The AIF1 gene is located within a segment of the major histocompatibility complex class III region. It has been shown that this gene is highly expressed in testis and spleen, but weakly expressed in brain, lung, and kidney. Among brain cells, the Iba1 gene was specifically expressed in microglia. Upon activation of microglia due to inflammation, expression of Iba1 is upregulated allowing the discrimination between surveiling and activated microglia.
AIF1 is a protein that exists in the cytoplasm, and it is highly evolutionarily conserved. It is also possibly identical to three other proteins, Iba-1, MRF-1 (microglia response factor) and daintain. However complete functional profiles of all three proteins and how they overlap is unknown. IBA1 is a 17-kDaEF hand protein that is specifically expressed in macrophages / microglia and is upregulated during the activation of these cells. Iba1 expression is up-regulated in microglia following nerve injury, central nervous system ischemia, and several other brain diseases.
AIF1 was originally discovered in atherosclerotic lesions in a rat model of chronic allograft cardiac rejection. It was found to be upregulated in macrophages and neutrophils in response to the cytokine IFN-γ. AIF1 expression has been seen to increase in vascular tissue in response to arterial injury, specifically it is found in activated vascular smooth muscle cells in response to IFN-γ, IL-1β, and T-cell conditioned media. In vascular smooth muscle cells, activation is responsible for arterial thickening in allografts through over proliferation. AIF1 has been found to enhance growth and promote proliferation in vascular smooth muscle cells through deregulation of the cell cycle. It does this by shortening the cell cycle and altering the expression of cyclins. Though histologically different, AIF1 has also been shown to promote the proliferation and activation of endothelial cells (EC). EC activation, leads to proliferation and migration of cells, which is involved in multiple normal vascular processes, such as atherosclerosis, angiogenesis, and wound healing. It is currently theorized that AIF1 works to control endothelial cell proliferation and migration through action in signal transduction pathways. It has features of a cytoplasmic signaling protein, including several domains that allow for binding to multiprotein complexes, called PDZ domains. In endothelial cells, AIF1 has been specifically shown to regulate vasculogenesis, including the formation of aortic sprouting and tube-like formations. AIF1 been shown to interact with kinase p44/42 and PAK1, two previously known signal transduction molecules, in regulating these processes. AIF1 also shows distinct differences in the pathways by which it regulates endothelial cells, macrophages, and vascular smooth muscle cells.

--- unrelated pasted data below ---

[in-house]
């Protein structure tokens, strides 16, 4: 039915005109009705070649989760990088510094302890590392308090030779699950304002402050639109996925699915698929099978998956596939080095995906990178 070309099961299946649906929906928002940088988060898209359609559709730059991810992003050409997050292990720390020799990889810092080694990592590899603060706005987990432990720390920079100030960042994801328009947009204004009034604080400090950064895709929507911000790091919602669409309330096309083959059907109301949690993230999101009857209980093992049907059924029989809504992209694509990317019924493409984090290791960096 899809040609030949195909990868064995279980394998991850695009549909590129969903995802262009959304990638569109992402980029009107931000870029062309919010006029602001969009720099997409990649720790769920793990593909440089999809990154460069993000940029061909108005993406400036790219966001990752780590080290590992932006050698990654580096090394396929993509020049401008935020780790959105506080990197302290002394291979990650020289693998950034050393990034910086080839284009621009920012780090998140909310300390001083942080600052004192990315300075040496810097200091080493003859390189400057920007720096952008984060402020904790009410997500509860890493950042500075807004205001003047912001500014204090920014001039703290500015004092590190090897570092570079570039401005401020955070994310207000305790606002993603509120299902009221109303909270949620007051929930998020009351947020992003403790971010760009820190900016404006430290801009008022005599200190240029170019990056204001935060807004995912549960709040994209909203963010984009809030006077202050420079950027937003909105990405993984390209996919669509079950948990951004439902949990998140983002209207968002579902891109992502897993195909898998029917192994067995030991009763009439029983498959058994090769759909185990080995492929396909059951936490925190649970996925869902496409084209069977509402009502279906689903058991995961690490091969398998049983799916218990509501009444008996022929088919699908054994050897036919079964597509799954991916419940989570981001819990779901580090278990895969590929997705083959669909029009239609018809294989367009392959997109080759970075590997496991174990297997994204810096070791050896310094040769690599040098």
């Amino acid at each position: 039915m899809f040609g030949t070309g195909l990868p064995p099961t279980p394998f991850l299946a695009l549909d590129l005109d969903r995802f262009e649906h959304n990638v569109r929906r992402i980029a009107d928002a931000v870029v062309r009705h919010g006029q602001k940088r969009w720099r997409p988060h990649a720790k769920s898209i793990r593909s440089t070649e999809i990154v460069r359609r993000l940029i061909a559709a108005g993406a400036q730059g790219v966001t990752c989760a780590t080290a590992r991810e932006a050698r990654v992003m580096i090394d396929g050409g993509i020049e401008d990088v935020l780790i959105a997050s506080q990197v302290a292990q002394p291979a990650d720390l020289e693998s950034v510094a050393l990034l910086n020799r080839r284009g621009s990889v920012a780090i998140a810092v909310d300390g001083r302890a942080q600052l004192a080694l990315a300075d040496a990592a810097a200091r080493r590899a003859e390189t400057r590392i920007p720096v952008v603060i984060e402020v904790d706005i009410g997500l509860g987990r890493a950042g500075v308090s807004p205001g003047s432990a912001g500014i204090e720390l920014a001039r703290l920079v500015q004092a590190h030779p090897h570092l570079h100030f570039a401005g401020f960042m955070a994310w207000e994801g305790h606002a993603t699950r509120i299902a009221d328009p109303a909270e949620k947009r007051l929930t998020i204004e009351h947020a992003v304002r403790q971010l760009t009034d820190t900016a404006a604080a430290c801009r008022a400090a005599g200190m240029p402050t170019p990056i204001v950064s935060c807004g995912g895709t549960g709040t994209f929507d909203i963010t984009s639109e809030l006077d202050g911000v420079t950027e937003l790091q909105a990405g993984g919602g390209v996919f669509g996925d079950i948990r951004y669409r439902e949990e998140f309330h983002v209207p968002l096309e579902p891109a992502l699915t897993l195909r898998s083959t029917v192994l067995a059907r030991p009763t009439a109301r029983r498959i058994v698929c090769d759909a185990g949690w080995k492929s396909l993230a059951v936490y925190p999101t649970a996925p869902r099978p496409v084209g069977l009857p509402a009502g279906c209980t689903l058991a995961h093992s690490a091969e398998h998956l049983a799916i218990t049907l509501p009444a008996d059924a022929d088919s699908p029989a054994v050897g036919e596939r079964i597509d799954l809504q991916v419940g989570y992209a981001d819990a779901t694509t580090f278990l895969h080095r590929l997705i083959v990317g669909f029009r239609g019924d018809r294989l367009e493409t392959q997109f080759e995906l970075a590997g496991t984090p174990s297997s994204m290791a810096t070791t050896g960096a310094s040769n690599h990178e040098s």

Allograft Inflammatory Factor 1 is found in activated macrophages. Activated macrophages are found in tissues with inflammation. AIF1 levels in healthy humans have been found to positively correlate with metabolic indicators, such as body mass index, triglycerides, and fasting plasma glucose levels. The excess of adipose tissue found in obese patients is found to cause chronic inflammation with an increase in the number of activated macrophages. Subsequently, AIF1 may be an accurate indicator of macrophage activation in the body. There is also evidence that AIF1 could be a marker for diabetic nephropathy when detected in serum. Since diabetic nephropathy is a consequence of long-term type 1 and type 2 diabetes, this consistent with evidence that AIF1 may be associated with other aspects of diabetes. It is found in activated macrophages in the pancreatic islets, and has been shown to decrease insulin secretion, while simultaneously impairing glucose elimination.
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